FWIW I rode the plus version of the Solaris on a demo and it’s a super fun bike. Fast too, right up to the point when I folded the tyre in a corner so hard the rim dug into the trail and flipped me. I remember seeing the bike flying over my head and landing in a hedge about 15 feet away.
Luckily I got away with just a dead leg for the afternoon. Tyre had pine needles inside it when we got back to the demo van! Tyre stiffness and pressure is crucial I think!
So, from my point of view there’s plusses and minuses! Reckon the sonder transmitter looks like a hoot though! Mate has a plus charge cooker which he really rates and seems to go downhill fast.Posted 6 months agoHob NobMember
As my 29er trail bike which I used for everything, including racing DH, was still dumbing down my local (and majority of riding in reality) I also wanted an HT to make more normal riding a bit more engaging.
Mine was a toss up between a Solaris & Sherpa. I really wanted a Sherpa Ti, but couldn’t justify the price tag really..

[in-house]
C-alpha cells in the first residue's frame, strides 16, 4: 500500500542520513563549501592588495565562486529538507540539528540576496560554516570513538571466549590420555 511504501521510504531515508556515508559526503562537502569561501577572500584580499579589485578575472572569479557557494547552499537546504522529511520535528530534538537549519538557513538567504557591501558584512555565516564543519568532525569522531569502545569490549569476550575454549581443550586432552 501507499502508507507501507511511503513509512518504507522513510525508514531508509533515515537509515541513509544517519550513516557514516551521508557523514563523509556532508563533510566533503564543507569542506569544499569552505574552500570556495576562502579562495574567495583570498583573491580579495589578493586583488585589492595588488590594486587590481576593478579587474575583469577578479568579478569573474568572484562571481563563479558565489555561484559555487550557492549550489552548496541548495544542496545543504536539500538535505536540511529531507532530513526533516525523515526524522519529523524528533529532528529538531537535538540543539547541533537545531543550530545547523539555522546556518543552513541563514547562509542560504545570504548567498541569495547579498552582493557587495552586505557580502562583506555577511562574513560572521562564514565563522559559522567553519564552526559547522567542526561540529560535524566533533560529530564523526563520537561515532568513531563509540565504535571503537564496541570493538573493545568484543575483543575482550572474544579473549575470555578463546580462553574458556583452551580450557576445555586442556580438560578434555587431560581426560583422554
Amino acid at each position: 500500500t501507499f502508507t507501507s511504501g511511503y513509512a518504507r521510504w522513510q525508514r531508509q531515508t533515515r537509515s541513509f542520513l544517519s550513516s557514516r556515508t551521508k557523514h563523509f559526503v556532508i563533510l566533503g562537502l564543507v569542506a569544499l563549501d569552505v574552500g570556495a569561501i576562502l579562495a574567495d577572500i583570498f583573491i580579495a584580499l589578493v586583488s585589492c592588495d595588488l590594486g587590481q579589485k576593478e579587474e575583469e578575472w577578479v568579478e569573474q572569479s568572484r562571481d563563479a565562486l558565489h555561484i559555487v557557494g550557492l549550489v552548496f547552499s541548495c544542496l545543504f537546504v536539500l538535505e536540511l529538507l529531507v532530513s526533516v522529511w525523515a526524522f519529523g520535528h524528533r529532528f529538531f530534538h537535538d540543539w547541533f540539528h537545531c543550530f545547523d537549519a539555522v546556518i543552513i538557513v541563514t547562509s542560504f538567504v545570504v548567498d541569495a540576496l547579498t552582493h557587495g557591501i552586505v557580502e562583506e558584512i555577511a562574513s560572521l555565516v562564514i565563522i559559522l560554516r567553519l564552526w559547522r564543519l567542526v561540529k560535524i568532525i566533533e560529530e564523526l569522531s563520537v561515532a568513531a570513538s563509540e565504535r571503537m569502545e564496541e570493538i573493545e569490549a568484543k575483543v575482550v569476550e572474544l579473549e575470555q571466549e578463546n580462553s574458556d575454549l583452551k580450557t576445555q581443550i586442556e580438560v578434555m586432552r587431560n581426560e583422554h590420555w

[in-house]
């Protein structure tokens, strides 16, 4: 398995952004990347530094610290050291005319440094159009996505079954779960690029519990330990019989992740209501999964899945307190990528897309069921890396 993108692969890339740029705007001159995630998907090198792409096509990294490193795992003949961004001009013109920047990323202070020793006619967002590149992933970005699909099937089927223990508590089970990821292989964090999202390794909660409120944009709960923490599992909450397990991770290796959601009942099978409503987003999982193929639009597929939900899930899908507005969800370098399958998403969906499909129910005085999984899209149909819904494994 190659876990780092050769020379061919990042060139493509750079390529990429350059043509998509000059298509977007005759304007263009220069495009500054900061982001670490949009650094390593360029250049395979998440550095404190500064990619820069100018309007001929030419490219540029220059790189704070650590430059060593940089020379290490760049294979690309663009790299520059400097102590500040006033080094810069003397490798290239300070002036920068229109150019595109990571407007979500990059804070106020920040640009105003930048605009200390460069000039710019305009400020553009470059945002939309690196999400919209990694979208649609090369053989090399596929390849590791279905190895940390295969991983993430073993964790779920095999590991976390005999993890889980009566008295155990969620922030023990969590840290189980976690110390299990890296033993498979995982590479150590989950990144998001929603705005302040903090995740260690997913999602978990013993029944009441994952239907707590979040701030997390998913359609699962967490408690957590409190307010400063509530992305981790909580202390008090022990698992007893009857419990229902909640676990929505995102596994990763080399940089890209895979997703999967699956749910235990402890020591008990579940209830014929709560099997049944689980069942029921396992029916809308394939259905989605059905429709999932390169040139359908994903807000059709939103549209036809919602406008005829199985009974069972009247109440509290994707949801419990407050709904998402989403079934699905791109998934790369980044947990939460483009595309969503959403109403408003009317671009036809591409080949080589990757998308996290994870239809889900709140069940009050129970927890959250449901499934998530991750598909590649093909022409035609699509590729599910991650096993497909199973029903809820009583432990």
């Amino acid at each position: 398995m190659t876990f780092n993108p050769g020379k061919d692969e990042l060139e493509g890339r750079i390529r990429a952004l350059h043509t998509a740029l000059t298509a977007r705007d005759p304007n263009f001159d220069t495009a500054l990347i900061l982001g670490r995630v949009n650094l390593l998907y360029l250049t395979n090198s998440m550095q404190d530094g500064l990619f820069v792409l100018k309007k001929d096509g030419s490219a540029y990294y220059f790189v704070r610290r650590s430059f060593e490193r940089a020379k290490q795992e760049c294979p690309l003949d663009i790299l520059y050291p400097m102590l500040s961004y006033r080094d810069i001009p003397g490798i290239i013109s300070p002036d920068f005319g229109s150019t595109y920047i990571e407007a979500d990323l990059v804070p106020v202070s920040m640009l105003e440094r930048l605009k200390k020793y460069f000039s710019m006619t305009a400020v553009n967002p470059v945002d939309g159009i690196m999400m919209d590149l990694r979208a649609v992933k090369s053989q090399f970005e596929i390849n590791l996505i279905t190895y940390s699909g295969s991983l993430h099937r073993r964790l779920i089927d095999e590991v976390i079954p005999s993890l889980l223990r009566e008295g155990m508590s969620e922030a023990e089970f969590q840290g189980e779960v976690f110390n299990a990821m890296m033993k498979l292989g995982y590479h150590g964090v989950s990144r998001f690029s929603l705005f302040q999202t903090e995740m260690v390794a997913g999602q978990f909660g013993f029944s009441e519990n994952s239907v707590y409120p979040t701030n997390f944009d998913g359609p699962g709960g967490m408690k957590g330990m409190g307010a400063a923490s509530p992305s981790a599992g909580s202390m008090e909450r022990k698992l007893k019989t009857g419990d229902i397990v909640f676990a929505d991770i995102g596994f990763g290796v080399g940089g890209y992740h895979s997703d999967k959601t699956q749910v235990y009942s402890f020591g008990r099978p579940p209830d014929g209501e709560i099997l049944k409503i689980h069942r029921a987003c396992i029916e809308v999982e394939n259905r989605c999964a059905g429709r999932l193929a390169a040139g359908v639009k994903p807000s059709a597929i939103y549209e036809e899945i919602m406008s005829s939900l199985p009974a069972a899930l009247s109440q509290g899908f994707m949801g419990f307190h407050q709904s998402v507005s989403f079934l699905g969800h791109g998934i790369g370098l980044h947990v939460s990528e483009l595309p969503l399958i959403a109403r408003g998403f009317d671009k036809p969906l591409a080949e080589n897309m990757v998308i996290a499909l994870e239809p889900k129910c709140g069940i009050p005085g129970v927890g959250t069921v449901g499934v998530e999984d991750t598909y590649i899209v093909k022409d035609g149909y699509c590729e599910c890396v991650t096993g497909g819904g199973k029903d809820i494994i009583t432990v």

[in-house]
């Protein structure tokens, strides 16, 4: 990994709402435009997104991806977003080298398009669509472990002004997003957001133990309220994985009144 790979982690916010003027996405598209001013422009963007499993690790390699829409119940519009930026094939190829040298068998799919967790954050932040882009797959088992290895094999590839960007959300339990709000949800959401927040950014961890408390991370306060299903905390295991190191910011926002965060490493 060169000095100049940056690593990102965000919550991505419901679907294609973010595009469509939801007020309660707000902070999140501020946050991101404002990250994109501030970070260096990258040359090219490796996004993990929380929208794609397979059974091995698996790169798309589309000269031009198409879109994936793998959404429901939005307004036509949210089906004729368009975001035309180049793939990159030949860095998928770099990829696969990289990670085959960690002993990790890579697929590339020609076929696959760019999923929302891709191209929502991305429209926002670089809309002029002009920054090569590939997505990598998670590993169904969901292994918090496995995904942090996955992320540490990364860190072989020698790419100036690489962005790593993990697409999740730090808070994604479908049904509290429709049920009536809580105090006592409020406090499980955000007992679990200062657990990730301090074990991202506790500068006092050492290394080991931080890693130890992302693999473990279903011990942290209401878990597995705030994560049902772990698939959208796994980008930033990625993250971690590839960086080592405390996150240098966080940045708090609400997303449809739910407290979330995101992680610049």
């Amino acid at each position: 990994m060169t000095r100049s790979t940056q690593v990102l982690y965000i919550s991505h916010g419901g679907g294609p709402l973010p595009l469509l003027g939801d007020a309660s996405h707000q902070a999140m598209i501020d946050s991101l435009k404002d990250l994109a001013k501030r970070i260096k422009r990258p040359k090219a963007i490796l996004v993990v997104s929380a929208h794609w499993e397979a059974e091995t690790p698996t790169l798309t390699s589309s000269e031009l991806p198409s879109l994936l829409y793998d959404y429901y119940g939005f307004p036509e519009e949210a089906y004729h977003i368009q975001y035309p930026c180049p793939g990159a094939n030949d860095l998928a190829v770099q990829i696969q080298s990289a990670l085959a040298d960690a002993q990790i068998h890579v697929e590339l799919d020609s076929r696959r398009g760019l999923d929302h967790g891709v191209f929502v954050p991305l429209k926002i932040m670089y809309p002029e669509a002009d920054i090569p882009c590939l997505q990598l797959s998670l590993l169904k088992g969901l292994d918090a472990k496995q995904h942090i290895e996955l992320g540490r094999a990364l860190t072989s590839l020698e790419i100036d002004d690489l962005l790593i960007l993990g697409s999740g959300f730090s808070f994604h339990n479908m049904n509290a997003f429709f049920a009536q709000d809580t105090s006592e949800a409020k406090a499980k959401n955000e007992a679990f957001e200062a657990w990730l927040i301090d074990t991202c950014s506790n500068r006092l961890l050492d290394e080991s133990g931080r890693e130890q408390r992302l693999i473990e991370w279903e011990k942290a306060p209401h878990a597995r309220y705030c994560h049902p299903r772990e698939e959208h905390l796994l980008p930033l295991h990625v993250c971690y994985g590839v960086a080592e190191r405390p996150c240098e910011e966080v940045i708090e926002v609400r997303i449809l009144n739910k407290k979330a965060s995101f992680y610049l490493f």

Didn’t want anything too extreme, I wanted it to be fun and engaging to ride, so discounted the latest generation of super long, mega slack stuff, as thats about as much fun as being punched in the face going and riding 50-75km of bridleways as some base winter miles, on something like that.
Ended up with a Solaris & it’s been great – lot of fun to ride, even on the tame stuff I would just avoid on the other bike. Really pleased I decided to buy one. It’s not an outright XC bike, nor is it an HT version of what I already have. Luckily, it does exactly what I wanted it to.